Brandeis Center Urges CUNY to Condemn Anti-Semitism

On Friday, November 13, the Brandeis Center issued a letter to CUNY Vice Chancellor Frank Sanchez, and CUNY Hunter College President Jennifer Raab, urging them to strongly condemn recent anti-Semitism and anti-Zionism in the CUNY system, specifically, the “Million Student March” at Hunter College that took place on Thursday, November 12. The NYC Students for Justice in Palestine Facebook event for the rally used anti-Semitic terminology to link the financial concerns of the CUNY student body to CUNY’s so-called “Zionist administration.” At the rally itself, student protestors chanted things like, “Zionists out of CUNY! Zionists out of CUNY,” and “Intifada! Intifada! Long live the Intifada.” The Brandeis Center calls on CUNY to condemn such behavior. The text of the letter is below:

imgres

November 13, 2015

 

Dr. Frank D. Sanchez
Vice Chancellor for Student Affairs, CUNY
205 E. 42nd Street
New York, NY 10017
frank.sanchez@cuny.edu

President Jennifer J. Raab
Hunter College, CUNY
695 Park Ave
NY, NY 10065
president@hunter.cuny.edu

 

VIA E-MAIL

 

Dear Vice Chancellor Sanchez and President Raab:

We write on behalf of the Louis D. Brandeis Center for Human Rights Under Law (LDB), a national public interest advocacy organization established to advance the civil and human rights of the Jewish people and promote justice for all; and the LDB Law Student Chapter at CUNY Law School. As a national organization, we fight campus anti-Semitism through legal advocacy, and often work with university administrators nationwide to offer best practices on how to combat and prevent anti-Semitism on their campuses. We have been concerned about several recent incidents of troubling anti-Semitism, as well as anti-Semitism thinly-veiled as anti-Israelism, in the CUNY system. Just last week, we issued a letter to President Karen Gould about the need to speak out against troubling anti-Semitic activity and free speech issues at Brooklyn College. Today, we write out of concern over the “Million Student March” that took place on Thursday, November 12, at Hunter College.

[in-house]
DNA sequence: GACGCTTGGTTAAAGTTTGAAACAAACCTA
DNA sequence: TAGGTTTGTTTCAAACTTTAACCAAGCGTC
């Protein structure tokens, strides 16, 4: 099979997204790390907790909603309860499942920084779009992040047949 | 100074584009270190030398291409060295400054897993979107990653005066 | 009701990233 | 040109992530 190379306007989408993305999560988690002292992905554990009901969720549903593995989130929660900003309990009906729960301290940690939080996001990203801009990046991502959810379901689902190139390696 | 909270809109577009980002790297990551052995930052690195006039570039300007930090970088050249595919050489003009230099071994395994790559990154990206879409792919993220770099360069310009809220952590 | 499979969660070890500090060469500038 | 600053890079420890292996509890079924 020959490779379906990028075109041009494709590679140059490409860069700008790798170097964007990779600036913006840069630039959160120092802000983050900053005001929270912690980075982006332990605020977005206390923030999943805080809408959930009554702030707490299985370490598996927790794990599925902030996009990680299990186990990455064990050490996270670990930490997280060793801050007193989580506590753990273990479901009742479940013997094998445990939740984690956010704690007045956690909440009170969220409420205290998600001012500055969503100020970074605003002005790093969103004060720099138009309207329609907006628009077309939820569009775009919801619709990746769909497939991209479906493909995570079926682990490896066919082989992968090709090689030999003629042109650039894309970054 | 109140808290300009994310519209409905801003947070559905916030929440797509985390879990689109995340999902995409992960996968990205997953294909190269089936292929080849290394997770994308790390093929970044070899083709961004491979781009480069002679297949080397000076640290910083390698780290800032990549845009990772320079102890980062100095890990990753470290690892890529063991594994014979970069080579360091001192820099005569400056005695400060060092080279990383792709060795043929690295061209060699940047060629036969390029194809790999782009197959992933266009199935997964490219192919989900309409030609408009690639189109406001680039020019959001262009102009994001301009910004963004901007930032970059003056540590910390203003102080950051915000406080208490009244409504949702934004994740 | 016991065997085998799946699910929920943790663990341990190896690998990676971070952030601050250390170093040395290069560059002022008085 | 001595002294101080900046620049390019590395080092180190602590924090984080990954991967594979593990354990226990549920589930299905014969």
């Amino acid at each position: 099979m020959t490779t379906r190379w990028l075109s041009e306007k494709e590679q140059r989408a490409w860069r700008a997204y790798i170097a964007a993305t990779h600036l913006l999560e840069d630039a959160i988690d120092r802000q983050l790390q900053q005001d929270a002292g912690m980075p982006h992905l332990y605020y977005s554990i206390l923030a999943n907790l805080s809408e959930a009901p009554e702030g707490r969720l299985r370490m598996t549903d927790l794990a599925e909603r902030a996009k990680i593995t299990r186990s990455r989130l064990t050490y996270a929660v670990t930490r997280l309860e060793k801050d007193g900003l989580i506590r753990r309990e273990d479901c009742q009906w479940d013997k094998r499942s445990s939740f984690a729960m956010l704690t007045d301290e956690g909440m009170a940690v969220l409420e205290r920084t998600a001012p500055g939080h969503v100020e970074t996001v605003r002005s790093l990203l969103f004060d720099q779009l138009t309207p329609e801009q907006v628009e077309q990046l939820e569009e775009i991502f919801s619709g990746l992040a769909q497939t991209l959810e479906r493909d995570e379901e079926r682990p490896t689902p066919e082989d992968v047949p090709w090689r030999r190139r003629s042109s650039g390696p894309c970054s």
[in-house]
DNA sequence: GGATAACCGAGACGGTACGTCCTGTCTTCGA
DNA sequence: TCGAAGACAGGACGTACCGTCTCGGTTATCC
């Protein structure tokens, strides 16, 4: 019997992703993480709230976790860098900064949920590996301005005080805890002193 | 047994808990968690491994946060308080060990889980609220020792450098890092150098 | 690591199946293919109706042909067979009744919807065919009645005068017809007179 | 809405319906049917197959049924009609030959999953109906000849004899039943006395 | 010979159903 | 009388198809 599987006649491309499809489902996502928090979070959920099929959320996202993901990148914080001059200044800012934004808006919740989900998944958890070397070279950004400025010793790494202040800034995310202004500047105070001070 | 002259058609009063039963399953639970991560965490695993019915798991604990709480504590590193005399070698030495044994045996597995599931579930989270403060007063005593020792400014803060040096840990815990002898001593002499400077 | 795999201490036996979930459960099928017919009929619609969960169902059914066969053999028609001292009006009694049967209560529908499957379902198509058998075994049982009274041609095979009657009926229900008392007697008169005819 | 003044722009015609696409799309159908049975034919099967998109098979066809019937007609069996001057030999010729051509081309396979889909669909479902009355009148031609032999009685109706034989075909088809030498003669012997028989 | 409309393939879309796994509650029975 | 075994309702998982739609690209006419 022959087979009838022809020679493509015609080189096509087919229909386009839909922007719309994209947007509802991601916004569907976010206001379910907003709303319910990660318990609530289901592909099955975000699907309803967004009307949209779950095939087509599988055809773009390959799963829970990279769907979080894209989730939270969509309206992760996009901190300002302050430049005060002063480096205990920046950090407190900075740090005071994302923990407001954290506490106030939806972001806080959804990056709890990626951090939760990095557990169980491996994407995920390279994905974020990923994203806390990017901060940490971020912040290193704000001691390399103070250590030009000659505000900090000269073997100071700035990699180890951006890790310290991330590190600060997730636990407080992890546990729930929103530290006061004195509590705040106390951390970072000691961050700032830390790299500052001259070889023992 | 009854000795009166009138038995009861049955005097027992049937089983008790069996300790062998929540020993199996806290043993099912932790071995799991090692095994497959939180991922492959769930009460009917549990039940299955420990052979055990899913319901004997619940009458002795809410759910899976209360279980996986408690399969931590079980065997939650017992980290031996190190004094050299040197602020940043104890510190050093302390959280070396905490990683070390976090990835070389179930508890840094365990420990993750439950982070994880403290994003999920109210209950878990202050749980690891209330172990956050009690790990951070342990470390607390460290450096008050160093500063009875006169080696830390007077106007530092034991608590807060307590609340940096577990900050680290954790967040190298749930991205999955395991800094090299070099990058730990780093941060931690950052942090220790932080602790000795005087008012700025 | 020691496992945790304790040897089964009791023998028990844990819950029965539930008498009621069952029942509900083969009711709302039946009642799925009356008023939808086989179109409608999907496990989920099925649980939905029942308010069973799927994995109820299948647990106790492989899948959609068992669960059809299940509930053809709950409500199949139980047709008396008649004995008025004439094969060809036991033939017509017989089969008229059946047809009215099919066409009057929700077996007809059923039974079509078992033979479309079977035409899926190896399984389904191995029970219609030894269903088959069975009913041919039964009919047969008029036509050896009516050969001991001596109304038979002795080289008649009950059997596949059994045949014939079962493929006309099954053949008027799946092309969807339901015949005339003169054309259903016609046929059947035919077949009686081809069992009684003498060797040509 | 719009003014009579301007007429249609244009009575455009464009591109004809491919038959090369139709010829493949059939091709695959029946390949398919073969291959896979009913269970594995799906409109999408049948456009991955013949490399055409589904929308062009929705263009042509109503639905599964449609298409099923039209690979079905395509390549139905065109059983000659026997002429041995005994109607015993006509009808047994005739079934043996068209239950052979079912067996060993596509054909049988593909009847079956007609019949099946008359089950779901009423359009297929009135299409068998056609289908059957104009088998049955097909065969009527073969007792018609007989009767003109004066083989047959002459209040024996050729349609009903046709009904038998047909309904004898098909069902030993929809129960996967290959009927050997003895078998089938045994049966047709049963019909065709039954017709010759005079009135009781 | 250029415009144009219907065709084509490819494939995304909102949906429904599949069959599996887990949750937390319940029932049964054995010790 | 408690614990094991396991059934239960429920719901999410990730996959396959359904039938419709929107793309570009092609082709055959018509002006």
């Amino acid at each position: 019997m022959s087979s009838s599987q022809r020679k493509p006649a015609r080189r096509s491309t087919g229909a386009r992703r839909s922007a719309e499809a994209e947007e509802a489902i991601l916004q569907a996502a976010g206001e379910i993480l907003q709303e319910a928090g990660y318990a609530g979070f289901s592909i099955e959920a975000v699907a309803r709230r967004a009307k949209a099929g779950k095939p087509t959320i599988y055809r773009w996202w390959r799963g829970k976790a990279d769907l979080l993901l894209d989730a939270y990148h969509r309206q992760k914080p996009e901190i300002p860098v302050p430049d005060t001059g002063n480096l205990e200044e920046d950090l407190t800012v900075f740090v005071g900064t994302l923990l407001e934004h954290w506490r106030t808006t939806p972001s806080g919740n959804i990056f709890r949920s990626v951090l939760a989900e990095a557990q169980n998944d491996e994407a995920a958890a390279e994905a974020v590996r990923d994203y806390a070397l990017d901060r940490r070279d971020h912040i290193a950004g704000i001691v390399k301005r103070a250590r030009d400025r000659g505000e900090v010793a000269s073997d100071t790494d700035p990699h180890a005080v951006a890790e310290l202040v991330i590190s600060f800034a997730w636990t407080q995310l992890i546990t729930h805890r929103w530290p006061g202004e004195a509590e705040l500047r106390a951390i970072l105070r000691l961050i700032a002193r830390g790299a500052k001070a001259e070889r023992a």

As you are likely aware, the “Million Student March” is a nationwide campaign demanding tuition-free education and a host of other alleged inalienable rights. The “Million Student March” rally aimed at the CUNY system that took place at Hunter College on Thursday was endorsed on Facebook by NYC Students for Justice in Palestine (SJP), and five SJP chapters in CUNY schools – Hunter College, Brooklyn College, College of Staten Island, John Jay College, and CUNY School of Law – and differed from the national movement in that, in addition to calling for a tuition-free education and other things, the groups used anti-Semitic slurs to link the financial concerns of CUNY students to its “Zionist administration.” The Facebook event stated,

The Zionist administration invests in Israeli companies, companies that support the Israeli occupation, hosts birthright programs and study abroad programs in occupied Palestine, and reproduces settler-colonial ideology throughout CUNY through Zionist content of education. While CUNY aims to produce the next generation of professional Zionists, SJP aims to change the university to fight for all peoples liberation.

At the rally itself, students chanted things including, “Zionists out of CUNY! Zionists out of CUNY,” and “Intifada! Intifada! Long live the Intifada.”

While we respect the right of all members of the university community to express their opinions in accordance with the First Amendment, hateful and bigoted speech should be strongly condemned by university administrations. When speakers engage in hateful speech, administrators can use such situations as teachable moments and issue a strong public statement, reiterating the values of the campus community and showing the administration’s support of targeted or affected students. The best such responses tend to share certain characteristics, such as responding with specificity, prominence, balance, and courage; putting the event into context; following up and firmly applying sanctions; and providing outreach to the targeted group. This is discussed in LDB’s “Best Practice Guide for Combating Anti-Semitism and Anti-Israelism” (see attached).

House Unanimously Passes Bipartisan Resolution Urging Europe to Combat Anti-Semitism